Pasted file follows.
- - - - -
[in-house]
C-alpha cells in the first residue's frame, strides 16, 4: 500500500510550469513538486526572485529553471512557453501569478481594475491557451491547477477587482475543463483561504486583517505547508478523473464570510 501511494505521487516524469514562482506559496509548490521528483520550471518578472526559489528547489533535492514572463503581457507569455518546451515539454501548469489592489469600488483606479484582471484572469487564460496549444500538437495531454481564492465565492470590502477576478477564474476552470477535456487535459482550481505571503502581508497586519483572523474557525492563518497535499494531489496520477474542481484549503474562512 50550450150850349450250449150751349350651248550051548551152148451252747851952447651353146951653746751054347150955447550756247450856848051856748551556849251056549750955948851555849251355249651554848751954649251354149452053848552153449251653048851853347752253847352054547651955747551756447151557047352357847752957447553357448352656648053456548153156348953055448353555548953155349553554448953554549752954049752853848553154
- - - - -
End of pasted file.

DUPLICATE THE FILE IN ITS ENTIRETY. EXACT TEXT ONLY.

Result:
[in-house]
C-alpha cells in the first residue's frame, strides 16, 4: 500500500510550469513538486526572485529553471512557453501569478481594475491557451491547477477587482475543463483561504486583517505547508478523473464570510 501511494505521487516524469514562482506559496509548490521528483520550471518578472526559489528547489533535492514572463503581457507569455518546451515539454501548469489592489469600488483606479484582471484572469487564460496549444500538437495531454481564492465565492470590502477576478477564474476552470477535456487535459482550481505571503502581508497586519483572523474557525492563518497535499494531489496520477474542481484549503474562512 50550450150850349450250449150751349350651248550051548551152148451252747851952447651353146951653746751054347150955447550756247450856848051856748551556849251056549750955948851555849251355249651554848751954649251354149452053848552153449251653048851853347752253847352054547651955747551756447151557047352357847752957447553357448352656648053456548153156348953055448353555548953155349553554448953554549752954049752853848553154